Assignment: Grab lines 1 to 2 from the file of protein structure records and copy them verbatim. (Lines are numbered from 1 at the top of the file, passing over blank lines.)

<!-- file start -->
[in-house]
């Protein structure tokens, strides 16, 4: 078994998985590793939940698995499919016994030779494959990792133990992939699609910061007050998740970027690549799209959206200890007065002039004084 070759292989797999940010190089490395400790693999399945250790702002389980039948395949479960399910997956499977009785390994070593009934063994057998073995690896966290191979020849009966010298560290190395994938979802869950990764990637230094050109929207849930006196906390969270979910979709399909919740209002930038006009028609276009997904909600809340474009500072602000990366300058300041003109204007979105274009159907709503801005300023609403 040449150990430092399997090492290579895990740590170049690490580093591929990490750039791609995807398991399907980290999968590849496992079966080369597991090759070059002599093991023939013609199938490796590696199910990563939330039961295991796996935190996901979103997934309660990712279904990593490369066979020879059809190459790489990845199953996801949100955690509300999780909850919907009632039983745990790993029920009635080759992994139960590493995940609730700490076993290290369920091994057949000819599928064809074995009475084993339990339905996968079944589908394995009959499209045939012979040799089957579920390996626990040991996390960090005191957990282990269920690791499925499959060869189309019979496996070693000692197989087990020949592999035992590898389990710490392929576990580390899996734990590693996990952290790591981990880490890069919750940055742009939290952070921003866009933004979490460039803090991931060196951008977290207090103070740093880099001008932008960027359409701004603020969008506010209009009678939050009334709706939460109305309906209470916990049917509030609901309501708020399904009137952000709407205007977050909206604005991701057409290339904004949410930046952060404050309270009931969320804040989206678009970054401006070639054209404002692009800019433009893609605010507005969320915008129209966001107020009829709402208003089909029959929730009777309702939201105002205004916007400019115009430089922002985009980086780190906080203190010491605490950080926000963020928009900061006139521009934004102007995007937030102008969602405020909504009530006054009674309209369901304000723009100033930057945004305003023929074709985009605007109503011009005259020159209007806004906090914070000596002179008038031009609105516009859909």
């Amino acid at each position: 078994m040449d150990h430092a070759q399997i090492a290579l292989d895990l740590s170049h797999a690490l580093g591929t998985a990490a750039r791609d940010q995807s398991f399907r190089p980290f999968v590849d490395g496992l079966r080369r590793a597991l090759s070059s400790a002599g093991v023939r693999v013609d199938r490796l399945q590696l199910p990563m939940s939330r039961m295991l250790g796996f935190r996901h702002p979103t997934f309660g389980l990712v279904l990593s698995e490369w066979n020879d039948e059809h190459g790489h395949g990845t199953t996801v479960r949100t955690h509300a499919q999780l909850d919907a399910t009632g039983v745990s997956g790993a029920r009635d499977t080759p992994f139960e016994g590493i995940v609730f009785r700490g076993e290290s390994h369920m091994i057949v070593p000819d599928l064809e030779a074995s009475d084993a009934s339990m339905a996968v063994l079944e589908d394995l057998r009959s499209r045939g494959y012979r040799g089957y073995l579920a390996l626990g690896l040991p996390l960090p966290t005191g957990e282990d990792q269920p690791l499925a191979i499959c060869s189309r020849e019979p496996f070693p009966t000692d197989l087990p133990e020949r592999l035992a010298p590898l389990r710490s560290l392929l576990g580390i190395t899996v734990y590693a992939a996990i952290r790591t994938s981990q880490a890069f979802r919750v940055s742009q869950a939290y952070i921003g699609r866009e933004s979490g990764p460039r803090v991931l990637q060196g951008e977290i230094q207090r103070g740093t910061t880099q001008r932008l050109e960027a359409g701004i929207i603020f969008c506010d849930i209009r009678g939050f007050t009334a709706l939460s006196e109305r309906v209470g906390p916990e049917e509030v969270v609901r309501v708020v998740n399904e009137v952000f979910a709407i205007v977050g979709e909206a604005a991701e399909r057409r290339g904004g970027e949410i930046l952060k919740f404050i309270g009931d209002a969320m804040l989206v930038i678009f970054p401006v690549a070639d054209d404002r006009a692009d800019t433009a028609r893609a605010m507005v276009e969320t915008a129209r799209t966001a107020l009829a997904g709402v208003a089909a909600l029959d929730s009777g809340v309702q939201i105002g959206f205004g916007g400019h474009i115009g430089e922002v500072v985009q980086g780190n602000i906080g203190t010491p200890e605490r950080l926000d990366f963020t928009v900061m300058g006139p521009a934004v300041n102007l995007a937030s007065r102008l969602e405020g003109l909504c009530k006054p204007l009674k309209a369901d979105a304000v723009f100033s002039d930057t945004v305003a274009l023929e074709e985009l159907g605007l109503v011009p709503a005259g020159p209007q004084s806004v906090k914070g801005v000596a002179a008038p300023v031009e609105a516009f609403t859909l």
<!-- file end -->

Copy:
[in-house]
């Protein structure tokens, strides 16, 4: 078994998985590793939940698995499919016994030779494959990792133990992939699609910061007050998740970027690549799209959206200890007065002039004084 070759292989797999940010190089490395400790693999399945250790702002389980039948395949479960399910997956499977009785390994070593009934063994057998073995690896966290191979020849009966010298560290190395994938979802869950990764990637230094050109929207849930006196906390969270979910979709399909919740209002930038006009028609276009997904909600809340474009500072602000990366300058300041003109204007979105274009159907709503801005300023609403 040449150990430092399997090492290579895990740590170049690490580093591929990490750039791609995807398991399907980290999968590849496992079966080369597991090759070059002599093991023939013609199938490796590696199910990563939330039961295991796996935190996901979103997934309660990712279904990593490369066979020879059809190459790489990845199953996801949100955690509300999780909850919907009632039983745990790993029920009635080759992994139960590493995940609730700490076993290290369920091994057949000819599928064809074995009475084993339990339905996968079944589908394995009959499209045939012979040799089957579920390996626990040991996390960090005191957990282990269920690791499925499959060869189309019979496996070693000692197989087990020949592999035992590898389990710490392929576990580390899996734990590693996990952290790591981990880490890069919750940055742009939290952070921003866009933004979490460039803090991931060196951008977290207090103070740093880099001008932008960027359409701004603020969008506010209009009678939050009334709706939460109305309906209470916990049917509030609901309501708020399904009137952000709407205007977050909206604005991701057409290339904004949410930046952060404050309270009931969320804040989206678009970054401006070639054209404002692009800019433009893609605010507005969320915008129209966001107020009829709402208003089909029959929730009777309702939201105002205004916007400019115009430089922002985009980086780190906080203190010491605490950080926000963020928009900061006139521009934004102007995007937030102008969602405020909504009530006054009674309209369901304000723009100033930057945004305003023929074709985009605007109503011009005259020159209007806004906090914070000596002179008038031009609105516009859909």